This notebook contains an excerpt from the Whirlwind Tour of Python by Jake VanderPlas; the content is available on GitHub.

The text and code are released under the CC0 license; see also the companion project, the Python Data Science Handbook.

How to Run Python Code

Python is a flexible language, and there are several ways to use it depending on your particular task. One thing that distinguishes Python from other programming languages is that it is interpreted rather than compiled. This means that it is executed line by line, which allows programming to be interactive in a way that is not directly possible with compiled languages like Fortran, C, or Java. This section will describe four primary ways you can run Python code: the Python interpreter, the IPython interpreter, via Self-contained Scripts, or in the Jupyter notebook.

The Python Interpreter

The most basic way to execute Python code is line by line within the Python interpreter. The Python interpreter can be started by installing the Python language (see the previous section) and typing python at the command prompt (look for the Terminal on Mac OS X and Unix/Linux systems, or the Command Prompt application in Windows):

$ python
Python 3.5.1 |Continuum Analytics, Inc.| (default, Dec  7 2015, 11:24:55)
Type "help", "copyright", "credits" or "license" for more information.

With the interpreter running, you can begin to type and execute code snippets. Here we'll use the interpreter as a simple calculator, performing calculations and assigning values to variables:

>>> 1 + 1
>>> x = 5
>>> x * 3

The interpreter makes it very convenient to try out small snippets of Python code and to experiment with short sequences of operations.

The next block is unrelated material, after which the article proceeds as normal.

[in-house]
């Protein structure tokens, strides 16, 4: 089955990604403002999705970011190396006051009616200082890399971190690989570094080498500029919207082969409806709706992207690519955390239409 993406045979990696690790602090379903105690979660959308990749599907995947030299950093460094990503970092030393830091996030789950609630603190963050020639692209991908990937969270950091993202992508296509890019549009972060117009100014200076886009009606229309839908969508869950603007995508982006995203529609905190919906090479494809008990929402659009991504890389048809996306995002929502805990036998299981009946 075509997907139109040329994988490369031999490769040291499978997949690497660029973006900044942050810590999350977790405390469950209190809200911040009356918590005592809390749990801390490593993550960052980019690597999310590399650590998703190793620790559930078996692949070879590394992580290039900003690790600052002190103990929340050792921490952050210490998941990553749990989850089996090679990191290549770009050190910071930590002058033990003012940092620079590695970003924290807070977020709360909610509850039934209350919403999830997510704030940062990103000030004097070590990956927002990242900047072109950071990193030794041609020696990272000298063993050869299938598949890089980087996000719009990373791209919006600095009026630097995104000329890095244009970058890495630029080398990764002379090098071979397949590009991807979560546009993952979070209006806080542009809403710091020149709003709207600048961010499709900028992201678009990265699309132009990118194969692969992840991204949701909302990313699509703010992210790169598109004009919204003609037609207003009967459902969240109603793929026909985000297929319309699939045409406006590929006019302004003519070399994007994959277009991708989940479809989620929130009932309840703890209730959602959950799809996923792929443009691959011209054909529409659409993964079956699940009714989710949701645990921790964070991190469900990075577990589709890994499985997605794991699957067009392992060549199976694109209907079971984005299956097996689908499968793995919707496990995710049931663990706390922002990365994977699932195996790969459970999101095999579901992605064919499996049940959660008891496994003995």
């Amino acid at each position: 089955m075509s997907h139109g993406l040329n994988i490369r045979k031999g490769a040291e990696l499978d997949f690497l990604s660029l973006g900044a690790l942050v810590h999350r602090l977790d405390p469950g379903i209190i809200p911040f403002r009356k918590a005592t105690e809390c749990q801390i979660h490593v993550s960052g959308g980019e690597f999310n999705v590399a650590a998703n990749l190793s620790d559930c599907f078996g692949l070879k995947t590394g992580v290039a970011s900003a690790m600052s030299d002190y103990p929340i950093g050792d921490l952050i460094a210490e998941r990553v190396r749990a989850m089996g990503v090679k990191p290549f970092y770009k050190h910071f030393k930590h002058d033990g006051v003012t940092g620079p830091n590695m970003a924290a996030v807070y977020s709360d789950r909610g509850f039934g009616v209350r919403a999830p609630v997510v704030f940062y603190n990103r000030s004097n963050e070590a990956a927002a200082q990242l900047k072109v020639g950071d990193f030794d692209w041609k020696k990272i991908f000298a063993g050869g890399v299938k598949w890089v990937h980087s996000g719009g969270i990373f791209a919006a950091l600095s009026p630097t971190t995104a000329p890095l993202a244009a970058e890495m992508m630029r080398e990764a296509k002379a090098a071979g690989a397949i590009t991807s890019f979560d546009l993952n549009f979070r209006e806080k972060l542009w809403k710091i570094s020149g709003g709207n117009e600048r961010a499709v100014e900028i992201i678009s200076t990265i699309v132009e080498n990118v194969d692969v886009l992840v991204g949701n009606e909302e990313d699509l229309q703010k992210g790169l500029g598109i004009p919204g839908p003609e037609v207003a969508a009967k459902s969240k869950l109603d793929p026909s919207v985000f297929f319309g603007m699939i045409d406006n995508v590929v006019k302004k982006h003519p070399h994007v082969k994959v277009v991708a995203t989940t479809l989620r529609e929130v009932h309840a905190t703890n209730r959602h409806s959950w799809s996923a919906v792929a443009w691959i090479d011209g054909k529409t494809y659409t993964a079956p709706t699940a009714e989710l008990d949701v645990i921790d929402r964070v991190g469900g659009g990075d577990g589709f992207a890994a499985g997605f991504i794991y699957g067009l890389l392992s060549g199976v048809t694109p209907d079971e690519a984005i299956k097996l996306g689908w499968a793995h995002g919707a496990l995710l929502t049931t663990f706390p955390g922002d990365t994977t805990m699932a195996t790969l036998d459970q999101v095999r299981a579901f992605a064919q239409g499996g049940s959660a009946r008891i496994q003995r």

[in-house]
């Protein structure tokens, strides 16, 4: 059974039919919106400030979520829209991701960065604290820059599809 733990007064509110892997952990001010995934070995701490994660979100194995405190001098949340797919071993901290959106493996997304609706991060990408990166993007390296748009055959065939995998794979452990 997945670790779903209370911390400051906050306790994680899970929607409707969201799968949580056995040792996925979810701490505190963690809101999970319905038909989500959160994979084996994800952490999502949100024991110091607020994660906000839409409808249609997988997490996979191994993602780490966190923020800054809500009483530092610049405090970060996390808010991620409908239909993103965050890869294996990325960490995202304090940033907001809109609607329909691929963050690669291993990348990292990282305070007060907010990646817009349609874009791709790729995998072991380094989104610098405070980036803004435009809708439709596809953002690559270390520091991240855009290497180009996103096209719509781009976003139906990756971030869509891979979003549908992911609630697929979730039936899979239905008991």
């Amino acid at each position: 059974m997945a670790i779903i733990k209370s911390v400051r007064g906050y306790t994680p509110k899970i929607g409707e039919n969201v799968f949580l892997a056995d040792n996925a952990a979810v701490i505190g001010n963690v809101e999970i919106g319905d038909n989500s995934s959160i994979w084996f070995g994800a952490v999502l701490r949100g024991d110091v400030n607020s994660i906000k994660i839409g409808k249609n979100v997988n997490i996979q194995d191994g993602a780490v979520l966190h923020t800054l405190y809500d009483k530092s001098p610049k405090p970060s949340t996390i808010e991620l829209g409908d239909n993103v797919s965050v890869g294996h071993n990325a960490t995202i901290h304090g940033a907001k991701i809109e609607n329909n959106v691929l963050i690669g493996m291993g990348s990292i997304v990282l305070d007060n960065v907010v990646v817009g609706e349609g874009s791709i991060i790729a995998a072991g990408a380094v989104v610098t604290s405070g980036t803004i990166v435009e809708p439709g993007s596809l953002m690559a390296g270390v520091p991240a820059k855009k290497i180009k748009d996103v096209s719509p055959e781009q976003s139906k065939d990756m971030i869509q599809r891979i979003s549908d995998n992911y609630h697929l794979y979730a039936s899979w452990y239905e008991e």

The IPython interpreter

If you spend much time with the basic Python interpreter, you'll find that it lacks many of the features of a full-fledged interactive development environment. An alternative interpreter called IPython (for Interactive Python) is bundled with the Anaconda distribution, and includes a host of convenient enhancements to the basic Python interpreter. It can be started by typing ipython at the command prompt:

$ ipython
Python 3.5.1 |Continuum Analytics, Inc.| (default, Dec  7 2015, 11:24:55) 
Type "copyright", "credits" or "license" for more information.

IPython 4.0.0 -- An enhanced Interactive Python.
?         -> Introduction and overview of IPython's features.
%quickref -> Quick reference.
help      -> Python's own help system.
object?   -> Details about 'object', use 'object??' for extra details.

In [1]:

The main aesthetic difference between the Python interpreter and the enhanced IPython interpreter lies in the command prompt: Python uses >>> by default, while IPython uses numbered commands (e.g. In [1]:). Regardless, we can execute code line by line just as we did before:

In [1]: 1 + 1
Out[1]: 2

In [2]: x = 5

In [3]: x * 3
Out[3]: 15

Note that just as the input is numbered, the output of each command is numbered as well. IPython makes available a wide array of useful features; for some suggestions on where to read more, see Resources for Further Learning.

Self-contained Python scripts

Running Python snippets line by line is useful in some cases, but for more complicated programs it is more convenient to save code to file, and execute it all at once. By convention, Python scripts are saved in files with a .py extension. For example, let's create a script called which contains the following:

# file:
x = 5
print("Result is", 3 * x)

To run this file, we make sure it is in the current directory and type python filename at the command prompt:

$ python
Result is 15

For more complicated programs, creating self-contained scripts like this one is a must.

The Jupyter notebook

A useful hybrid of the interactive terminal and the self-contained script is the Jupyter notebook, a document format that allows executable code, formatted text, graphics, and even interactive features to be combined into a single document. Though the notebook began as a Python-only format, it has since been made compatible with a large number of programming languages, and is now an essential part of the Jupyter Project. The notebook is useful both as a development environment, and as a means of sharing work via rich computational and data-driven narratives that mix together code, figures, data, and text.